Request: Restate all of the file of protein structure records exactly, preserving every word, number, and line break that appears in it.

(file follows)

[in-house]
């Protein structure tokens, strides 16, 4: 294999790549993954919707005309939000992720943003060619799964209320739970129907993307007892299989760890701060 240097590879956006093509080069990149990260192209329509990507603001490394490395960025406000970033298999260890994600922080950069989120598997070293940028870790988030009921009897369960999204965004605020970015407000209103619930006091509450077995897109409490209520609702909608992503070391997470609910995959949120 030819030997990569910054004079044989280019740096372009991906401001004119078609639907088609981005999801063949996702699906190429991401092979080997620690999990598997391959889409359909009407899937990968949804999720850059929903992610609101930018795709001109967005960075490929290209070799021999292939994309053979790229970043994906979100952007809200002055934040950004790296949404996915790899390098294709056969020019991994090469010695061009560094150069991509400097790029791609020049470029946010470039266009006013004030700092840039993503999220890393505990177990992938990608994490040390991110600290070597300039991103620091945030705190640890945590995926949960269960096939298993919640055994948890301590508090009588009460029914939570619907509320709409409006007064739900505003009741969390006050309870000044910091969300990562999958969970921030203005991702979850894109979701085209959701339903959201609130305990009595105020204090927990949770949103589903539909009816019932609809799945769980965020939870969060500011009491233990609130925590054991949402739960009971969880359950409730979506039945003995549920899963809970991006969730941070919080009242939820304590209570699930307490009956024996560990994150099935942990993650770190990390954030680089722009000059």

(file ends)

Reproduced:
[in-house]
């Protein structure tokens, strides 16, 4: 294999790549993954919707005309939000992720943003060619799964209320739970129907993307007892299989760890701060 240097590879956006093509080069990149990260192209329509990507603001490394490395960025406000970033298999260890994600922080950069989120598997070293940028870790988030009921009897369960999204965004605020970015407000209103619930006091509450077995897109409490209520609702909608992503070391997470609910995959949120 030819030997990569910054004079044989280019740096372009991906401001004119078609639907088609981005999801063949996702699906190429991401092979080997620690999990598997391959889409359909009407899937990968949804999720850059929903992610609101930018795709001109967005960075490929290209070799021999292939994309053979790229970043994906979100952007809200002055934040950004790296949404996915790899390098294709056969020019991994090469010695061009560094150069991509400097790029791609020049470029946010470039266009006013004030700092840039993503999220890393505990177990992938990608994490040390991110600290070597300039991103620091945030705190640890945590995926949960269960096939298993919640055994948890301590508090009588009460029914939570619907509320709409409006007064739900505003009741969390006050309870000044910091969300990562999958969970921030203005991702979850894109979701085209959701339903959201609130305990009595105020204090927990949770949103589903539909009816019932609809799945769980965020939870969060500011009491233990609130925590054991949402739960009971969880359950409730979506039945003995549920899963809970991006969730941070919080009242939820304590209570699930307490009956024996560990994150099935942990993650770190990390954030680089722009000059």